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Minister, 92, sues Salisbury Police officer who tackled him to the floor
Salisbury Post (NC) ^ | March 8, 2014 | Mark Wineka

Posted on 03/08/2014 5:57:28 AM PST by lwd

SALISBURY — A 92-year-old retired minister has filed a civil complaint against a Salisbury Police officer claiming the officer used unreasonable force in tackling him and breaking two bones.

The Rev. J.W. Loy Jr., who had been a resident at the Salisbury Gardens assisted-living facility at the time, was hospitalized for four days after the April 4, 2013, incident.

“This isn’t about anybody but my daddy and a police officer who stepped over the line,” said Loy’s daughter, Shari Keller.

Filed Feb. 26 in Rowan County Superior Court, Loy’s suit names Police Officer Chris Hamm and the city of Salisbury as defendants.

It asks for a jury trial.

“I feel confident any jury hearing the case will exonerate the officer,” said Scott MacLatchie, a Charlotte attorney representing Hamm and the city against the suit.

MacLatchie said Hamm did nothing wrong and was not reprimanded, suspended or put on leave because of the incident.

Because a person was injured during a police officer’s use of force doesn’t mean the use of force was unreasonable, MacLatchie added.

The attorney said Hamm could have used more force than he did against Loy but showed restraint because of the minister’s advanced age.

Loy’s suit seeks seven claims for relief and compensatory damages of more than $10,000. The two sides met and tried to reach an out-of-court settlement but were unsuccessful, Keller said.

Salisbury attorney Randy Reamer is representing Loy, a well-traveled Baptist minister in the area who once had a radio show on WSAT and a periodic column in the Salisbury Post.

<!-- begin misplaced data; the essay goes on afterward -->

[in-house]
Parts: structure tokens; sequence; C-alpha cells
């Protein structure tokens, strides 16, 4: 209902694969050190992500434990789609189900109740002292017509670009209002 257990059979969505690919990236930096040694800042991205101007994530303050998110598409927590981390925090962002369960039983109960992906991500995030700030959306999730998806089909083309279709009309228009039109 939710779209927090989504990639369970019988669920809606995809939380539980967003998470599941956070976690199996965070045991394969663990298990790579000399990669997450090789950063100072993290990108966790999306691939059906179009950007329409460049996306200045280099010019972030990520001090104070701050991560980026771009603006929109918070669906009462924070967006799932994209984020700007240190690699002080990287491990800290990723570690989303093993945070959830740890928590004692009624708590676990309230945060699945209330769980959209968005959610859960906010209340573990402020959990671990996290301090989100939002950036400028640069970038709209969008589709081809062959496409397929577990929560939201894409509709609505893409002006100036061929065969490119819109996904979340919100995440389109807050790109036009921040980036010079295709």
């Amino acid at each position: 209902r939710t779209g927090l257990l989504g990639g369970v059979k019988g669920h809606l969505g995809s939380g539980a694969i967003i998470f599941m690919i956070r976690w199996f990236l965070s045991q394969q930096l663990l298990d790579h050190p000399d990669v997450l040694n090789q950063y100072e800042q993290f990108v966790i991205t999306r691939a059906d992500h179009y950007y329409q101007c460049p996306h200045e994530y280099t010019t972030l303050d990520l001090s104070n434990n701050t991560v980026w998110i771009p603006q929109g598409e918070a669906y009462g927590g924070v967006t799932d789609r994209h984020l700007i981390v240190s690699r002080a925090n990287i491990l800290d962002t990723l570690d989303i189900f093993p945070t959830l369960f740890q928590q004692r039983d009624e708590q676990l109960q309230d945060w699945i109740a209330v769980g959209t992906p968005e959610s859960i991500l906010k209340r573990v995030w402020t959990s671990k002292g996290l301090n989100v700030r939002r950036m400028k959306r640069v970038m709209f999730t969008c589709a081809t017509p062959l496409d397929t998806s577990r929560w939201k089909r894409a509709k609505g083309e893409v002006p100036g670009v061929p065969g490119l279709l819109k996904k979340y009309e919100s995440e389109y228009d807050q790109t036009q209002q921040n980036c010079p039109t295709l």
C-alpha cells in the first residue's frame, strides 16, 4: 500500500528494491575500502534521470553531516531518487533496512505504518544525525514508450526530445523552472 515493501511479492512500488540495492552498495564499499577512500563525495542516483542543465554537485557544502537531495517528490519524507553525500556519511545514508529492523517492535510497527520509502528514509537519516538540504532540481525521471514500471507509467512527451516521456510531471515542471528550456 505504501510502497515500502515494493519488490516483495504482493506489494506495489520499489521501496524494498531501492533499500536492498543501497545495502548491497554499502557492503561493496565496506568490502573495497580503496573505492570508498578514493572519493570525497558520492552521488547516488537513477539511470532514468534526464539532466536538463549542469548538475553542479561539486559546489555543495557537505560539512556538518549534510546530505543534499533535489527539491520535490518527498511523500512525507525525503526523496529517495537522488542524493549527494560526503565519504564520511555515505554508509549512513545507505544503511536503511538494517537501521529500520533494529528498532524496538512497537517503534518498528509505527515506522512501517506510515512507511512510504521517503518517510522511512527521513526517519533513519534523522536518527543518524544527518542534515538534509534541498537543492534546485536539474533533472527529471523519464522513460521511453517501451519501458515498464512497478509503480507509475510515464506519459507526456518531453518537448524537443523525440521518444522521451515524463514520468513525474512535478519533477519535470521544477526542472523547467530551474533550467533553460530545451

In 1961, Loy received an honorary doctor of divinity degree from Trinity College in Dunedin, Fla. The school’s most famous graduate is evangelist Dr. Billy Graham.

Loy served on Trinity College’s executive board for seven consecutive three-year terms. In 1981 the school made him an honorary lifetime member of its executive board — only the third person who had received that honor.

According to the complaint, Loy had been living at Salisbury Gardens for more than a year and “was well known to staff and the residents as a gentle soul who was always ready to help others as a witness for God.”

Account of events

Here’s what happened April 4, as related by the filing and Loy’s daughter.

Around supper, Loy developed a urinary tract infection and was running a fever. He had not taken his prescription medications and had become disoriented and confused, growing upset in the common area of Salisbury Gardens.

He refused to obey instructions from the staff to calm down and return to his room to take the medications.

The nursing staff called Loy’s family to assist. Shari Keller said she was recovering from a second knee operation, and she sent her husband, Rex, to Salisbury Gardens.

She also gave the Salisbury Gardens staff permission to call Rowan County Emergency Medical Services to transport Loy to the hospital.

When there’s evidence of an uncooperative patient, EMS will not respond without a call for assistance to law enforcement.

The Salisbury Police officers answering were Hamm and J.S. Lakey, who was being trained by Hamm.

Before police arrived, Rex Keller showed up, and he and other staff members were able to lead Loy to his private room.

“Reverend Loy was in a calm state ... in his room when the officers entered the room,” the complaint says.

Shari Keller said her father’s demeanor changed when he saw the officers.

“That really confused Daddy as to what they were doing there,” she said.

Loy became agitated again, stood up and was trying to talk with Lakey. Shari Keller said Loy thought Lakey was some kind of security officer with Salisbury Gardens, and he thought they were having a good conversation. Both had raised their voices because the profoundly deaf Loy was not wearing his hearing aids, she added.